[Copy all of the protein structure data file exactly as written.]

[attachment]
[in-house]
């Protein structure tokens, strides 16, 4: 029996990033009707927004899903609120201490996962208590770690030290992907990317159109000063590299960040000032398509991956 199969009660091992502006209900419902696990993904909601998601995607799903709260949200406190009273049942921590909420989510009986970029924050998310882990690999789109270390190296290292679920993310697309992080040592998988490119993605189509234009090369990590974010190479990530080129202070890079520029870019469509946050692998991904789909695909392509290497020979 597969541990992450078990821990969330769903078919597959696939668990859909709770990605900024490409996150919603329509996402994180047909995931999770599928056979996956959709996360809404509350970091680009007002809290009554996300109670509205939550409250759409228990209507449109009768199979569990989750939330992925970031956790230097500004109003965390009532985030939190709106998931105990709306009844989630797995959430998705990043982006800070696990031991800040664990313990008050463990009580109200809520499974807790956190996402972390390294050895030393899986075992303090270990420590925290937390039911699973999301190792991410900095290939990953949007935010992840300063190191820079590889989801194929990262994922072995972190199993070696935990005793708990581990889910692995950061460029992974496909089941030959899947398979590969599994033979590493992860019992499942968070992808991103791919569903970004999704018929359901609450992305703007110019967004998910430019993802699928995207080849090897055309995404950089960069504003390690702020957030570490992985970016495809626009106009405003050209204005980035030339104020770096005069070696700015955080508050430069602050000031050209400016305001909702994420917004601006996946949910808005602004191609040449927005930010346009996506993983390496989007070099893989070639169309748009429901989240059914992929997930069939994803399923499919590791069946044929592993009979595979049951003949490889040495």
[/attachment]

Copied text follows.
[in-house]
């Protein structure tokens, strides 16, 4: 029996990033009707927004899903609120201490996962208590770690030290992907990317159109000063590299960040000032398509991956 199969009660091992502006209900419902696990993904909601998601995607799903709260949200406190009273049942921590909420989510009986970029924050998310882990690999789109270390190296290292679920993310697309992080040592998988490119993605189509234009090369990590974010190479990530080129202070890079520029870019469509946050692998991904789909695909392509290497020979 597969541990992450078990821990969330769903078919597959696939668990859909709770990605900024490409996150919603329509996402994180047909995931999770599928056979996956959709996360809404509350970091680009007002809290009554996300109670509205939550409250759409228990209507449109009768199979569990989750939330992925970031956790230097500004109003965390009532985030939190709106998931105990709306009844989630797995959430998705990043982006800070696990031991800040664990313990008050463990009580109200809520499974807790956190996402972390390294050895030393899986075992303090270990420590925290937390039911699973999301190792991410900095290939990953949007935010992840300063190191820079590889989801194929990262994922072995972190199993070696935990005793708990581990889910692995950061460029992974496909089941030959899947398979590969599994033979590493992860019992499942968070992808991103791919569903970004999704018929359901609450992305703007110019967004998910430019993802699928995207080849090897055309995404950089960069504003390690702020957030570490992985970016495809626009106009405003050209204005980035030339104020770096005069070696700015955080508050430069602050000031050209400016305001909702994420917004601006996946949910808005602004191609040449927005930010346009996506993983390496989007070099893989070639169309748009429901989240059914992929997930069939994803399923499919590791069946044929592993009979595979049951003949490889040495």